London: Microsoft has designed a new application to construct a "tactile" touchscreen – a display that uses technical tricks to convince users they are actually touching the ridges, bumps and textures of a displayed image.
Microsoft proposes producing a real texture, using pixel-sized shape-memory plastic cells that can be ordered to protrude from the surface on command.
But it is not yet known how feasible the idea is.
"Creating well-defined bumps on a touch surface is in many ways the holy grail of text entry on touch devices because it would enable touch typing at much faster speeds than on touchscreens today," New Scientist quoted Patrick Baudisch, a display interaction expert at the University of Potsdam in Germany, as saying.
"There would be no more reason for mobile keypads – they would simply be emulated when necessary. That could effect massive change in this field."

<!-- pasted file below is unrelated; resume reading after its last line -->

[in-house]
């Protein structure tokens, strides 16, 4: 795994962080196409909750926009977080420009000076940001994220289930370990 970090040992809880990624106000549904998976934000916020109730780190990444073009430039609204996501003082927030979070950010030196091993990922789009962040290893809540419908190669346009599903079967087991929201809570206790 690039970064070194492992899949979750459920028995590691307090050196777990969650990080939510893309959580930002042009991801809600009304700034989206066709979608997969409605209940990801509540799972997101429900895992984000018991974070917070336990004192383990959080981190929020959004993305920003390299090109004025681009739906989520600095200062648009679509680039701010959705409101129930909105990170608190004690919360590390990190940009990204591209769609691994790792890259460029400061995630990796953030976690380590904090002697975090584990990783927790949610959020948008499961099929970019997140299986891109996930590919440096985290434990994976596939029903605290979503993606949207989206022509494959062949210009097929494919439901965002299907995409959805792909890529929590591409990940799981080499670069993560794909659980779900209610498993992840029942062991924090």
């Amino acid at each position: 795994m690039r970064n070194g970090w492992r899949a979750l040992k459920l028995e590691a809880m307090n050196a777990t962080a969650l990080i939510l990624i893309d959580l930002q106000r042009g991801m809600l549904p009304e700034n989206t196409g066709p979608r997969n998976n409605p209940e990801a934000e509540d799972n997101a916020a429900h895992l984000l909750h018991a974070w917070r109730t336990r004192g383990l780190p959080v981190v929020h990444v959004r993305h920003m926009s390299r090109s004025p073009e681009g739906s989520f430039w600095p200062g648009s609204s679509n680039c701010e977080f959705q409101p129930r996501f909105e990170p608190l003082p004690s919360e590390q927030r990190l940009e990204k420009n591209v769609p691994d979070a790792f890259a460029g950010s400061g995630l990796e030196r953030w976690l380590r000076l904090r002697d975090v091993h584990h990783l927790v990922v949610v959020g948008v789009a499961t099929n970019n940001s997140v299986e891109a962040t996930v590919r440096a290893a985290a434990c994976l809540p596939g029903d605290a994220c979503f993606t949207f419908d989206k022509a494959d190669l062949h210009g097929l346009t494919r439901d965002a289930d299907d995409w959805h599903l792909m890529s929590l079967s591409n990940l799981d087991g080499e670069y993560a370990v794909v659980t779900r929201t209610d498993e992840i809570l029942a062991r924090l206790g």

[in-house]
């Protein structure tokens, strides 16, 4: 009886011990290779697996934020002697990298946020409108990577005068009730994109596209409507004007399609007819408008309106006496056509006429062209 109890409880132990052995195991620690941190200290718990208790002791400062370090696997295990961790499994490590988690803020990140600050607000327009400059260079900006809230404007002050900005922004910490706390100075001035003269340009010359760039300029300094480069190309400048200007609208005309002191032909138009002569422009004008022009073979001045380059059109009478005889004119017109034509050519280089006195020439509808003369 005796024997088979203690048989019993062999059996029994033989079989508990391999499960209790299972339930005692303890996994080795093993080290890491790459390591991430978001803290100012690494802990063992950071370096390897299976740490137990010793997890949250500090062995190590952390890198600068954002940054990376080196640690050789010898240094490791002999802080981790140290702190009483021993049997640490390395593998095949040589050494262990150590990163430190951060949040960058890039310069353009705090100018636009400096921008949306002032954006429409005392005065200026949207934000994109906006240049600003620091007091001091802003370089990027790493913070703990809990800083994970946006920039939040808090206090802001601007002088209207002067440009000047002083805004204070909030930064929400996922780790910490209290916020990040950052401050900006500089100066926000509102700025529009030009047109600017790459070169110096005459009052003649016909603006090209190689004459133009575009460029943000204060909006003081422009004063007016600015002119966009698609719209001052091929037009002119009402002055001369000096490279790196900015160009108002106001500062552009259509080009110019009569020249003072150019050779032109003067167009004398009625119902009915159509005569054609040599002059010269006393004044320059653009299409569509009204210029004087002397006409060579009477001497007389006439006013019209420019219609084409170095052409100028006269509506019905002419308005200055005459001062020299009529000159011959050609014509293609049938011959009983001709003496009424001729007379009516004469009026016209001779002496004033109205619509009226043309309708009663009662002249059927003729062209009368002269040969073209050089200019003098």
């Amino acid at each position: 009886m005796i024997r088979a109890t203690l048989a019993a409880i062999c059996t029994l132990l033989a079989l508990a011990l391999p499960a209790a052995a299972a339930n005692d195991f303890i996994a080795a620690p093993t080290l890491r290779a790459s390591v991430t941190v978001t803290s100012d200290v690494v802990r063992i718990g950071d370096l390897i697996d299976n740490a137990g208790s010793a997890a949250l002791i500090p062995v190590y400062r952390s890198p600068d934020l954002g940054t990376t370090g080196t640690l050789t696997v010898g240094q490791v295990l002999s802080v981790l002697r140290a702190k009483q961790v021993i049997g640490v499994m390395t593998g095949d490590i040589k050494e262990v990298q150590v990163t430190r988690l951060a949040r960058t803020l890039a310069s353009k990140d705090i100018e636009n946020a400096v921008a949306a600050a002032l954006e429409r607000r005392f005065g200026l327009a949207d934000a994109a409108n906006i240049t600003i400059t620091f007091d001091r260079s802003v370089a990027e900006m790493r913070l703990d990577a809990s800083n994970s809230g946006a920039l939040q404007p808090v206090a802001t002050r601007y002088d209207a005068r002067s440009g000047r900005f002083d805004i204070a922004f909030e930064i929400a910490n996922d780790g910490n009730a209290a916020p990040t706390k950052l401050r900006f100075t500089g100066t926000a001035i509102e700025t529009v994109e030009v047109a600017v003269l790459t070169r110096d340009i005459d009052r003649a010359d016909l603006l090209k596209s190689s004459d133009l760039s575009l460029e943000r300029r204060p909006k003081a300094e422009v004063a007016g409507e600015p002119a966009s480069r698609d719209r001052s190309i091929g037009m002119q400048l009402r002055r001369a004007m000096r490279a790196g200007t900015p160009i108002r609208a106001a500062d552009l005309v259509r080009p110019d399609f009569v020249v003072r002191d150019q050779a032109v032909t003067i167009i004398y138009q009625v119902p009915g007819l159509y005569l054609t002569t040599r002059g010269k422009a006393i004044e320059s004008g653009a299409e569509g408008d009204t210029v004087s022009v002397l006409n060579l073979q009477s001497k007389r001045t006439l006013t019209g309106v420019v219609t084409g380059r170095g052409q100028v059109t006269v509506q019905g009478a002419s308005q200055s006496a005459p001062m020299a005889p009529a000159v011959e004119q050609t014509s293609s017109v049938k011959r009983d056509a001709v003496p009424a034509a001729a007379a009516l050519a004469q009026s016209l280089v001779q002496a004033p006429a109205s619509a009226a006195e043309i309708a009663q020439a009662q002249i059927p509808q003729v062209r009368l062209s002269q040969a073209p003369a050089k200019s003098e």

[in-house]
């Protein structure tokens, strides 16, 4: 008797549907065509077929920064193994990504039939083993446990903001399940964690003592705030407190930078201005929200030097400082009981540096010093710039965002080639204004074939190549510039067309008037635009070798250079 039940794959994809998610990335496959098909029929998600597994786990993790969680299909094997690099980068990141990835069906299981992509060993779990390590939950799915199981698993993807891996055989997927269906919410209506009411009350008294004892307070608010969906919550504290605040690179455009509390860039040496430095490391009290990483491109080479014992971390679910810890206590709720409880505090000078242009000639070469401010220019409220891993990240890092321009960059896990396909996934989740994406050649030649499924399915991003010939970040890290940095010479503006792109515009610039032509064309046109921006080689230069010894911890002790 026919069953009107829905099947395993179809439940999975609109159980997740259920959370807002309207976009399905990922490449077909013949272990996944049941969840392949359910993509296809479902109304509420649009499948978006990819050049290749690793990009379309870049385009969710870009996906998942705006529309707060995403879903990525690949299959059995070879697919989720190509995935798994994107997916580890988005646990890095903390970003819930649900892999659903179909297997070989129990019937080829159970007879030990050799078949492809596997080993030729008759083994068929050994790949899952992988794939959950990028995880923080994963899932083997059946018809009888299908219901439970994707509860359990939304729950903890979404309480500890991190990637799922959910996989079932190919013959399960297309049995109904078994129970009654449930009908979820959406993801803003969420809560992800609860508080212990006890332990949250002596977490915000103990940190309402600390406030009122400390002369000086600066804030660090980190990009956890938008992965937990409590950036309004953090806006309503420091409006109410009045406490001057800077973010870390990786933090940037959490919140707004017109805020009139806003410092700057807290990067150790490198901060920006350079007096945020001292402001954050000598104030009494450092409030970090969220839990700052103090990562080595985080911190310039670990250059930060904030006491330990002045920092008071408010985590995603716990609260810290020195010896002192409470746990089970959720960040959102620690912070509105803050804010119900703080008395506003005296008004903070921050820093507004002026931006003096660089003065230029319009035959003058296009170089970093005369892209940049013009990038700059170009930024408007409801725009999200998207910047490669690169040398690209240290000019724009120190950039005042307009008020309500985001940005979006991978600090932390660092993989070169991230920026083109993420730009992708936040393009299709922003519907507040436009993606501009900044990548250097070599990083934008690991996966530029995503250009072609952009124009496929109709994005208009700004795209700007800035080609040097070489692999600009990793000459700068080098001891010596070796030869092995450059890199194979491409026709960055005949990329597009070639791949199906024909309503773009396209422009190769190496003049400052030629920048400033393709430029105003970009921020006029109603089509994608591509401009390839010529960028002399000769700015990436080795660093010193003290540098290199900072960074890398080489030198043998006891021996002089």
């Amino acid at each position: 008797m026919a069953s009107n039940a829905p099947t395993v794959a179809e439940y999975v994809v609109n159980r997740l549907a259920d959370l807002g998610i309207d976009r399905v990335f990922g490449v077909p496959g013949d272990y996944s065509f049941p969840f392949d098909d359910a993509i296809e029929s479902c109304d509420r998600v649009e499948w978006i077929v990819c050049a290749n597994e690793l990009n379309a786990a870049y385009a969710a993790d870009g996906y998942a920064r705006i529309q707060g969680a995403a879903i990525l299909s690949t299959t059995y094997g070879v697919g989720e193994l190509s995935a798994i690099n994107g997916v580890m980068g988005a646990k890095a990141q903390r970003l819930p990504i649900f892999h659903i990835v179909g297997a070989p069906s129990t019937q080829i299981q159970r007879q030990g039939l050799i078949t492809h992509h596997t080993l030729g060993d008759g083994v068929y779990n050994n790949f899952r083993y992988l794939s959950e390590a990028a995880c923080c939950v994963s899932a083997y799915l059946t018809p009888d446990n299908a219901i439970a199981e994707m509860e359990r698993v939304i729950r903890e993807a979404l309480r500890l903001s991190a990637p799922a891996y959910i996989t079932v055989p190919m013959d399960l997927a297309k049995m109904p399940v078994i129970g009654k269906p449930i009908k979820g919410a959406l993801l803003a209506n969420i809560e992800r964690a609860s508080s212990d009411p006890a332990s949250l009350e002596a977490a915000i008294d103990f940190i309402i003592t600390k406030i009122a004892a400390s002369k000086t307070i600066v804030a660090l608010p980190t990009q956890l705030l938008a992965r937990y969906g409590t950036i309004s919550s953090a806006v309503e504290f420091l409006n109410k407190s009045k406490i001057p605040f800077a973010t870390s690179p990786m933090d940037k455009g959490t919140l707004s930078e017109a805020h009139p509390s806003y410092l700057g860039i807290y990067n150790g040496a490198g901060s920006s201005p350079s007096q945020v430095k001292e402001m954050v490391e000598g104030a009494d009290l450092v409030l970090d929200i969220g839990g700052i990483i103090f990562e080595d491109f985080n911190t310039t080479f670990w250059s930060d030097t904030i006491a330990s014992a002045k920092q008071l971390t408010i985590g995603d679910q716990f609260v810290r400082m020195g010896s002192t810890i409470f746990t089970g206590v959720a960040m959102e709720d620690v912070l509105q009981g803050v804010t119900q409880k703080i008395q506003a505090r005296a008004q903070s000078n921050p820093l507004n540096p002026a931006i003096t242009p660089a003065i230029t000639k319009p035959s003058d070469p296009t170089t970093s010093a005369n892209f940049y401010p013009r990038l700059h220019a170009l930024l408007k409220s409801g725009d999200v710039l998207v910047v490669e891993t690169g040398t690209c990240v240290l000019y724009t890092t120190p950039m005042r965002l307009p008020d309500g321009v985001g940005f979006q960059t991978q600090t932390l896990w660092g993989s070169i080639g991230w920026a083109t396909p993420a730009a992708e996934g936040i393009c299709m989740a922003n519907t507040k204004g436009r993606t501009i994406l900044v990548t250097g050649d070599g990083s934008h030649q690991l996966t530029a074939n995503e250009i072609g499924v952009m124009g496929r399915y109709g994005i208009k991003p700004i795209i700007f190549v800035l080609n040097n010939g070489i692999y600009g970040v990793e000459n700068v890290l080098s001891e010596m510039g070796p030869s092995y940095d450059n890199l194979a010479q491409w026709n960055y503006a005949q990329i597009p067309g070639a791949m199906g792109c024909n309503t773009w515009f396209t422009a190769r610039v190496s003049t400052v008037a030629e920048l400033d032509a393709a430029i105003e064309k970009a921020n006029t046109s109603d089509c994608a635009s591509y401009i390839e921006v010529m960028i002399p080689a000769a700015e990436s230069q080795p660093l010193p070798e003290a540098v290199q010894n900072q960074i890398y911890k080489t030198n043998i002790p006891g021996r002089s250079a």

Conventional touchscreens have limitations - they can be noisy: some of the frequencies are in the audio range, so a buzz can be heard.
Microsoft``s named inventor, Erez Kikin-Gil at the firm``s Redmond campus in Washington state, says in the patent that the idea is aimed at large table-sized computing displays such as the company``s Surface, rather than phones or tablets.
A projector built into the Surface displays a computer image onto the table top from below. As the user touches it, infrared reflections from their fingertips are detected by cameras beneath the table and used to pinpoint the position of the finger and lend touchscreen capability.
In the patent, Microsoft proposes coating the display with a light-induced shape-memory polymer. This becomes hard and protruding when one wavelength of ultraviolet light is transmitted at a pixel, and soft when another wavelength hits it.
By modulating these wavelengths, texture can be created, the patent claims.